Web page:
In an attempt to keep the narrative of God relevant the church has taught it is our personal individual relationship with Jesus Christ is what matters most. Thus those of us in the church at the time have taken our ‘personal’ relationship with Jesus in one hand and our independence in the other and walked out the doors. The Bible no longer has any intrinsic meaning—the meaning of the text now comes from the reader. We use the text to justify our views—Bible study has turned into a therapeutic place where everyone explains what the passage means to them. For those who have retreated deeper into isolation and have forsaken formal religious community Biblical interpretation becomes a form of self-validation free from any form of accountability.  Finally there are those who have abandoned the text completely creating for themselves a Jesus who ministers to their independent needs.

In this we have lost the true purpose of faith—the true purpose of life: to fully know and be known by God. In forsaking our true purpose we forsake what it means to truly love and be loved. We must return to our original purpose if we are to have any hope of destroying the spirit of independence living inside each of us. The belief that independence is the ultimate sign of strength is nothing less than the great lie of our age. The true sign of strength is actually found in dependence—first upon God and second upon each other.

The spirit of dependence is a spirit of surrender and acceptance. When we are dependent we surrender ourselves to the thing in which we find ourselves dependent upon—in doing so we also open ourselves to receive from the thing we are dependent upon. To be dependent requires us to be placed in a vulnerable position—we no longer find ourselves in control. This is why it is so important we find ourselves dependent upon God. When we become dependent upon things other than God is when we find ourselves subject to abuse and mistrust. Become dependent upon what others think of us—we will die trying to please everyone. Become dependent upon drugs—we will die using. Become dependent upon an abusive relationship—we will die unsatisfied. Dependence is always deadly when we become dependent upon those holding on to the spirit of independence. But when we become dependent upon God—Instead of abuse, judgment, or death—we receive grace, love and life.

Now whenever we discuss the concepts of grace, love, and life they are often times become romanticized to the point of rainbows, unicorns, and cotton-candy—the reality couldn’t be further. There is nothing easy when it comes administering grace. There is nothing easy about love—choosing to forsake the self to serve another to the point of death. Yet it is by grace and love we experience life. We were bought with a price—Jesus dead on a cross. There is no greater love than this: for a man to give up his life for a friend. Love will always require the sacrifice of the self. For those who choose to lose their life will find it—while those who hold on to it will lose it. Those who become dependent upon God will find life while those who maintain their independence will lose it.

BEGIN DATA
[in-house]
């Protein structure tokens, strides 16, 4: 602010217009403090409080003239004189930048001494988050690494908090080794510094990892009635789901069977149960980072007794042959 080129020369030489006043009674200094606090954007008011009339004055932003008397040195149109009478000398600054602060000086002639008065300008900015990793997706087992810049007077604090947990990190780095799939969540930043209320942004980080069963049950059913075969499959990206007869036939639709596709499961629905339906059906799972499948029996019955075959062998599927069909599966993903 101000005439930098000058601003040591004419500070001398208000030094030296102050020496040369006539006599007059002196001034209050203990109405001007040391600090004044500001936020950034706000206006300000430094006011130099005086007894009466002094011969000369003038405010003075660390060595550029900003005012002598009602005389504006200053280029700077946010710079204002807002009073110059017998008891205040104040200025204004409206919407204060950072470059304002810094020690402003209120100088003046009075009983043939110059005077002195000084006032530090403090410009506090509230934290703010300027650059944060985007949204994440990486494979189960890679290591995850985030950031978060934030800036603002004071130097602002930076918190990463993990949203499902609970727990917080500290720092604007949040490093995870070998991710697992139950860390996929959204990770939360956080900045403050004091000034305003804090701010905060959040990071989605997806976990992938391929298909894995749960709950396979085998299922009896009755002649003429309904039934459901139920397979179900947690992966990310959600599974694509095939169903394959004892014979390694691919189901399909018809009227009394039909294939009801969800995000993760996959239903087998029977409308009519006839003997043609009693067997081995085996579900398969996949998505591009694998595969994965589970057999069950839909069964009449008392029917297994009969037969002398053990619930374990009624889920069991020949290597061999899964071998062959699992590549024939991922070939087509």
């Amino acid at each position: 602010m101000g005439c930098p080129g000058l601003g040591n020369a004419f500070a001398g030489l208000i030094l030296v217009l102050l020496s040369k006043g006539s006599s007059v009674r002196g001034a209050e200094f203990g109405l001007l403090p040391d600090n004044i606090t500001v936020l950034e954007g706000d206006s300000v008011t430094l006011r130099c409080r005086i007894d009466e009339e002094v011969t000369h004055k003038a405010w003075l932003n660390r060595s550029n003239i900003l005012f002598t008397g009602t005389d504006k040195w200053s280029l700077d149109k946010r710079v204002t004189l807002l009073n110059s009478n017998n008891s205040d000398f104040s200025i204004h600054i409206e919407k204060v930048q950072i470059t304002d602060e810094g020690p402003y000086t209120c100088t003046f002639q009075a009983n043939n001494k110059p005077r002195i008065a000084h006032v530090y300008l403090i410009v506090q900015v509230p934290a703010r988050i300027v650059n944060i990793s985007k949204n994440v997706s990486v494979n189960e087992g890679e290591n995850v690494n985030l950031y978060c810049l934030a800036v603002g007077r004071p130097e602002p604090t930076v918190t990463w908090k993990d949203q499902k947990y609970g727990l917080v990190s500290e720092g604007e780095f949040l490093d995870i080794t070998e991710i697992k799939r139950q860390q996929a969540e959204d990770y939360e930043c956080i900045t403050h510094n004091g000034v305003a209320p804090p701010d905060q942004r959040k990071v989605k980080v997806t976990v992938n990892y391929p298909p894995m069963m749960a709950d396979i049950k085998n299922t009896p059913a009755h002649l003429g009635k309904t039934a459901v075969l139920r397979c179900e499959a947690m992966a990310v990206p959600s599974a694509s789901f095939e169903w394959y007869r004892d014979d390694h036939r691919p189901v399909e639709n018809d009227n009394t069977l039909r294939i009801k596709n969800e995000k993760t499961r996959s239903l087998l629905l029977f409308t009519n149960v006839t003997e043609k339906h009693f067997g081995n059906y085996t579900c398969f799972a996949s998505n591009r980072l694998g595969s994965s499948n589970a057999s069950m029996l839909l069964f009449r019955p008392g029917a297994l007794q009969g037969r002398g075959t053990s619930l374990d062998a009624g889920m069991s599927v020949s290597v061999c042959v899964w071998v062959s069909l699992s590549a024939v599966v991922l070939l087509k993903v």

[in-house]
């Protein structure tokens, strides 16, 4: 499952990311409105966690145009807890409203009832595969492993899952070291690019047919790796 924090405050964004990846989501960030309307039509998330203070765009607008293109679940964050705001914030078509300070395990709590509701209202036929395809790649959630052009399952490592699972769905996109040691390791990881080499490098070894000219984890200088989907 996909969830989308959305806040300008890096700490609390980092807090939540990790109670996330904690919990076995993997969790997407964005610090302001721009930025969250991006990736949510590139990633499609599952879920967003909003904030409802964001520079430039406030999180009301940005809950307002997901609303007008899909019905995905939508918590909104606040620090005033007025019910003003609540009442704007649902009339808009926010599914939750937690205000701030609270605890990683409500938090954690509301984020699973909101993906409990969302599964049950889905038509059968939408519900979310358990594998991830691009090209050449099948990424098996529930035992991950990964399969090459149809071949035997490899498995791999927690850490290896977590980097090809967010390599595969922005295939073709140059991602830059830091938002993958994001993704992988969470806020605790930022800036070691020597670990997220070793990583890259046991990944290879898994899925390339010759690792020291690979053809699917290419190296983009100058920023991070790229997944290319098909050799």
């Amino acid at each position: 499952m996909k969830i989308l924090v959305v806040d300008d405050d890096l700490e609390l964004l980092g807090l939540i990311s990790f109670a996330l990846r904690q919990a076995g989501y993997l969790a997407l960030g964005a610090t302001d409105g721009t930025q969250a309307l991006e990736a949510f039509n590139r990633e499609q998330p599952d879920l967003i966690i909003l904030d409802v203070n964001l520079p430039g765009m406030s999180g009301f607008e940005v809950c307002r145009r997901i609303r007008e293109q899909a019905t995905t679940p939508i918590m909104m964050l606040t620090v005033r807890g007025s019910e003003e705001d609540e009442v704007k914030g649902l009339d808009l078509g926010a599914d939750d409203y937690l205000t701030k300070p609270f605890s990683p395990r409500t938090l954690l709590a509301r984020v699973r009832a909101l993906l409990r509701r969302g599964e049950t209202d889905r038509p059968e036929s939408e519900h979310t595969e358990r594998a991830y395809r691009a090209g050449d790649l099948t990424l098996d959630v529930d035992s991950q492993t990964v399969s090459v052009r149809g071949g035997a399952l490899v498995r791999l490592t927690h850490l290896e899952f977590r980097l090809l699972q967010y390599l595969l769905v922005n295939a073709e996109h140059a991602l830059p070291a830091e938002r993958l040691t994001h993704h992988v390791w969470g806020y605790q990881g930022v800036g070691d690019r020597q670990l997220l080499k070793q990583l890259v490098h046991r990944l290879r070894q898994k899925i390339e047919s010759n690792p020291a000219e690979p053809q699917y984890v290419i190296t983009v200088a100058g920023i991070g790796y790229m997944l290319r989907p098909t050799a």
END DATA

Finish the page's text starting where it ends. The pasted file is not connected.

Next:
Dependency upon God requires us to make a personal sacrifice of the self to Him—through sacrifice we become invested in purposes of God. Sacrifice will always yield investment and investment will always yield a level of commitment—the greater the sacrifice the greater the investment the greater the commitment. The level in which we are willing to be vulnerable will be the measure in which we are capable of giving and receiving love. It is a measure of our ability to sacrifice, invest and commit to the relationship. Those who are dependent upon other substances other than God go to great lengths committing grave sacrifices to maintain their destructive behavior—how much more should we sacrifice to maintain our dependence upon God?

In our dependence upon God the narrative of God is restored. His story becomes so significant that it becomes the central philosophy in which we base all of our decisions. What was once irrelevant now possesses a relevance that can be applied in any and every faucet and experience of our life. Once we have come to know the love and grace God chooses each day to pour out upon us and what it cost Him we will enter into a deep intimacy with Him—an intimacy not where we ask what God can do for us, rather where we find ourselves asking what can we do for God because of what He has, is, and will continue to do for us. It is an intimacy where life can be shared. It is an intimacy where both God and us can collectively share in both our joys and sufferings in this life. It is through this intimacy we are encouraged to share our personal narrative not only with God but with others—it becomes our testimony.